Up until, oh, about 17 years ago, I was that guy who really had no use for felines. Not saying I was a cat hater, or an Ailurophobe. No, just the quintessential, all-American dog lover.
Dogs, dogs, dogs, dogs — had dogs since before I was one. Grew up with them. There was Teddy, Lady, another Lady, Haas and Fluffy (who wasn’t very fluffy.) As an adult I adopted Mickey the Wonder-dog from the pound.
At one time at Casa d’Rush we had three dogs (Mickey, Pork Chop and Booker T, the 110 pound black lab who wandered into our house and adopted us), one bird, some bunnies, guinea pigs, two loud, active young boys . . . and two cats.
We picked up Keitcha when we saw a sign for FREE KITTENS pounded on the side of M-15. A mouse was spotted in our domicile so we needed a mouser, and Keitcha proved a very adept hunter. That was 17-plus years ago. A little over a year after Keitcha, we rescued a little grayish striped tabby, who was found wandering the road.
About the size of a big apple, this cat came with a Bot Fly larvae wigglin’ under his left eye. Bot Fly wiggly worm removed, we also had to shoot him a saline solution because he was dehydrated. A real scaredy cat, not at all sure of all the critters and kids running and making noise in our home, he ended up sleeping on my shoulder. With everything that had happened to him, the magic 8 ball of life said, “do not get attached to this creature, all signs point to an early checkout.”
I don’t know why he chose me to sleep on, I am not a cat guy. But he did. We named him Thomas; Doubting Thomas, because we doubted he would live long.
Despite getting daily shots of saline solution, he grew stronger and bigger.
Where Keitcha grew to a smallish, lithe, sleek gray hunter, Thomas grew and grew and grew. One of his nicknames was Jabba The Cat. He was a big boy.
Another nickname I had for him was CatDog. He followed me everywhere. I don’t think there ever was a more underfoot cat than Thomas.
And, he was a neurotic cat, too.
I remember one night being woken up from a deep sleep because of the horrible animal sounds I heard combined with a great about of tumbling commotion coming from the hallway — like little bodies being thrown on the floor or bounced off the walls. I waited. Hoping the slaughter would soon be over, I laid in bed, one eye opened.
Minutes passed. The bumping, screeching, keening, hissing cat sounds continued. More minutes passed. And, still more.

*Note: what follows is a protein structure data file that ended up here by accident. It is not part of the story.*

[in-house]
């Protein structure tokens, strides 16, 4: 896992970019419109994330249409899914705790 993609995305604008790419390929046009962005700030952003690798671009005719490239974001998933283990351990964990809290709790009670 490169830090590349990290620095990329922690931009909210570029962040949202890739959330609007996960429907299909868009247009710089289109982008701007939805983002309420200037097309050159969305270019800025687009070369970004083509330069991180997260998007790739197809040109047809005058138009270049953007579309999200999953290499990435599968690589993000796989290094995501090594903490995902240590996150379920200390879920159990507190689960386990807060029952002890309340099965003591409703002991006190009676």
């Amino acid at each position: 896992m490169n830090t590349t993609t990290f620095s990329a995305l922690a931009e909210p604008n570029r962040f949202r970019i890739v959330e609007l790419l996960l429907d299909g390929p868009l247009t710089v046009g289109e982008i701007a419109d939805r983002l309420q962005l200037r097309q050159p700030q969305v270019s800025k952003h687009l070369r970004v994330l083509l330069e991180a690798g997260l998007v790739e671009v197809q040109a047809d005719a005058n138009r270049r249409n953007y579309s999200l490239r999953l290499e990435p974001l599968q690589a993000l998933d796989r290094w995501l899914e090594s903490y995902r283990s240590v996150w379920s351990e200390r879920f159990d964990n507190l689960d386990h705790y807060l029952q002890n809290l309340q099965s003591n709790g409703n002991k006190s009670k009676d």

I just knew one of the cats had cornered and was killing a mouse and I knew I would have to quickly get the rodent out of the cat’s mouth and dispatch of said mouse in a quick and humane manner. With a heavy heart, I exited the master bedroom suite, closed the door and flicked on the hallway light.
There before me, all up and down the hallway the carnage was unbelievable — and Thomas in the middle with a stuffed beanie baby critter in his mouth. That damned cat had gotten into our boys’ toy bin and “killed” a dozen or so stuffed animals.
He was a great hunter of inanimate objects. He would also take them to the water bowl and “drown” them. Since the Great Beanie Baby Slaughter of 2003, all stuffed animals were relegated to high up shelves or boxes in closed closets.
Another nickname for Thomas was The Cat Who Wished He Was A Real Boy. Did I mention Thomas’ neurotic tendencies? Yep. He used to lick himself, a lot. So much so the underside of his belly was a soft, whitish pink skin. He licked all the hair off his belly. Lick, lick, lick . . . oh my gosh it was disgusting to here that wet tongue sounds. Lick, lick, lick.
Day and night — for 15 years — lick, lick, lick.
When I get home from work, he greeted me at the door — and herded me to the cat food bin for the evening’s dinner.
Until the other day. He wasn’t at the door when I unlocked it. Hmm? I went to the aforementioned bin and filled up his ceramic bowl and then called, “Thomas!” while at the same time shaking his bowl so he could hear the dry food rattle. Keitcha came in with a short meow. No, Thomas.
I searched the house and found him on the living room floor, lying on his side.
“Thomas?” Closer inspection, eyes glazed. A poke to his body, stiff. “Well, rats.”
I put him in a paper bag, a buried out in the back yard, next to Mickey the Wonder-dog Yep, after a little over 15 years (76 people years), Doubting Thomas finally expired. I think he must have had a heart attack.
I wonder what 17-year-old Keitcha thinks? Is she sad? What kind of dog guy am I? I kinda’ miss my little cat buddy. What’s up with that?